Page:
David Bourget (Western Ontario)
David Chalmers (ANU, NYU)
Rafael De Clercq
Jack Alan Reynolds
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Philosophical Quarterly 58 (232):416 - 436 (2008)
This paper addresses two worries that might be raised about contextualism in epistemology and that carry over to its moral analogues: that contextualism robs epistemology (and moral theory) of a proper subject-matter, and that contextualism robs knowledge claims (and moral claims) of their objectivity. Two theses are defended: (1) that these worries are appropriately directed at interestdependent theories in general rather than at contextualism in particular, and (2) that the two worries are over-stated in any case. Finally, the paper offers some considerations in favour of attributor contextualism over 'subject-sensitive invariantism', both in epistemology and in moral theory. But here we note an interesting result: the very considerations that support contextualism as a semantic thesis, threaten to rob that position of its anti-sceptical force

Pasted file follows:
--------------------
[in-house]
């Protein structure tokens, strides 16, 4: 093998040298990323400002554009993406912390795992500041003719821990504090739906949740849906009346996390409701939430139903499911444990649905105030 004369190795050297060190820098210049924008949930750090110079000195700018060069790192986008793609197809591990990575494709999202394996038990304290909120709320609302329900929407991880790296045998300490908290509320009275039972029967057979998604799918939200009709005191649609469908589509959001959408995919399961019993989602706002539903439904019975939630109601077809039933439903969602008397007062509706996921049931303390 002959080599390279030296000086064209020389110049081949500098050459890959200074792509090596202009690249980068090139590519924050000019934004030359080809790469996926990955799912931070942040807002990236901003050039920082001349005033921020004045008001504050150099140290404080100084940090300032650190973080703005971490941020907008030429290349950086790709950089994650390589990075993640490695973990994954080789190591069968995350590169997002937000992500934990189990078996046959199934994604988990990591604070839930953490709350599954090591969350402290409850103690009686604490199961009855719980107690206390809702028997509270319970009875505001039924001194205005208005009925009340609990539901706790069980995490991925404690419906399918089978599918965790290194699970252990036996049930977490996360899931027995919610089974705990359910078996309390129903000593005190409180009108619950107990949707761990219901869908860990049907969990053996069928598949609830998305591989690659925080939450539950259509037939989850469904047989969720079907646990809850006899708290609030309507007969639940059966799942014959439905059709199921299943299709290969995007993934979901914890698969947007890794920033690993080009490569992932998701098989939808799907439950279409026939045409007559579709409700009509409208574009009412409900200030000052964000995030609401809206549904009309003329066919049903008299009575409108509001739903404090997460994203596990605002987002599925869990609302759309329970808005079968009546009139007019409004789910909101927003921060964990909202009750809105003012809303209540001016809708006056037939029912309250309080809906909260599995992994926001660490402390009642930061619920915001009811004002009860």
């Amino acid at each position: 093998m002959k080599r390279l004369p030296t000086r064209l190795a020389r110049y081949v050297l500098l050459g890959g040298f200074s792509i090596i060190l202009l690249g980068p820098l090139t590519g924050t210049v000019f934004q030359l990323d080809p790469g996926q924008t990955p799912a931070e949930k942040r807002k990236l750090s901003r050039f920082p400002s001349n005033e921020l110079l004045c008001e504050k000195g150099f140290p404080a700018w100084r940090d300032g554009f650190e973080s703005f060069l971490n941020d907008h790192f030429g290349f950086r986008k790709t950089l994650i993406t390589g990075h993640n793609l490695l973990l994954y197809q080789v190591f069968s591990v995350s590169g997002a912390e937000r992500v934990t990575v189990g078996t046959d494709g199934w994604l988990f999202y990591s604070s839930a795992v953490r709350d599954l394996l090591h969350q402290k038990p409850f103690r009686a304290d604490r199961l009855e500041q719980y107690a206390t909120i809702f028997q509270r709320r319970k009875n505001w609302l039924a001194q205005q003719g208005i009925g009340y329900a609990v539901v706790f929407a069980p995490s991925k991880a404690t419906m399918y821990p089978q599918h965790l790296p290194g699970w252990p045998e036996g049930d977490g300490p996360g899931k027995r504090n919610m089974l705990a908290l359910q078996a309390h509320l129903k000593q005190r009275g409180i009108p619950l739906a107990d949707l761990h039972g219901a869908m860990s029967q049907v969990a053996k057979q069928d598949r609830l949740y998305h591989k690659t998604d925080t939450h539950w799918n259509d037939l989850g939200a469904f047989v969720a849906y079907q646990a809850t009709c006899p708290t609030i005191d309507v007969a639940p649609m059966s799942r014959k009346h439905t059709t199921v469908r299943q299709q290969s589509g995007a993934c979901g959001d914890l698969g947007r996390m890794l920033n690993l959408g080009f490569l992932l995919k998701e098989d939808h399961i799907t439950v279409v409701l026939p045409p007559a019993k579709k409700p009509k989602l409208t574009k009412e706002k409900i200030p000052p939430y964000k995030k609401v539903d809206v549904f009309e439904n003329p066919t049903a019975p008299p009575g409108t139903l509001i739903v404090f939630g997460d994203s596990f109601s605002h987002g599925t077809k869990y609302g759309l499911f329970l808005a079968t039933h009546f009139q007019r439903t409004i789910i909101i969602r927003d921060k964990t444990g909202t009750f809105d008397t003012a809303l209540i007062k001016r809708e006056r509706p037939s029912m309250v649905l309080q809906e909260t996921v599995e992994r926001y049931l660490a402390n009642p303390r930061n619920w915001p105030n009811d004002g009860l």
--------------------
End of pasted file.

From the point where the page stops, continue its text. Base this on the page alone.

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Citations of this work BETA
J. Adam Carter (2013). A Problem for Pritchard's Anti-Luck Virtue Epistemology. Erkenntnis 78 (2):253-275.
Berit Brogaard (2009). Introduction to Relative Truth. Synthese 166 (2):215--229.
Christoph Kelp (2011). In Defence of Virtue Epistemology. Synthese 179 (3):409-33.
Duncan Pritchard (2010). Cognitive Ability and the Extended Cognition Thesis. Synthese 175 (1):133 - 151.
Krist Vaesen (2011). Knowledge Without Credit, Exhibit 4: Extended Cognition. [REVIEW] Synthese 181 (515):529.
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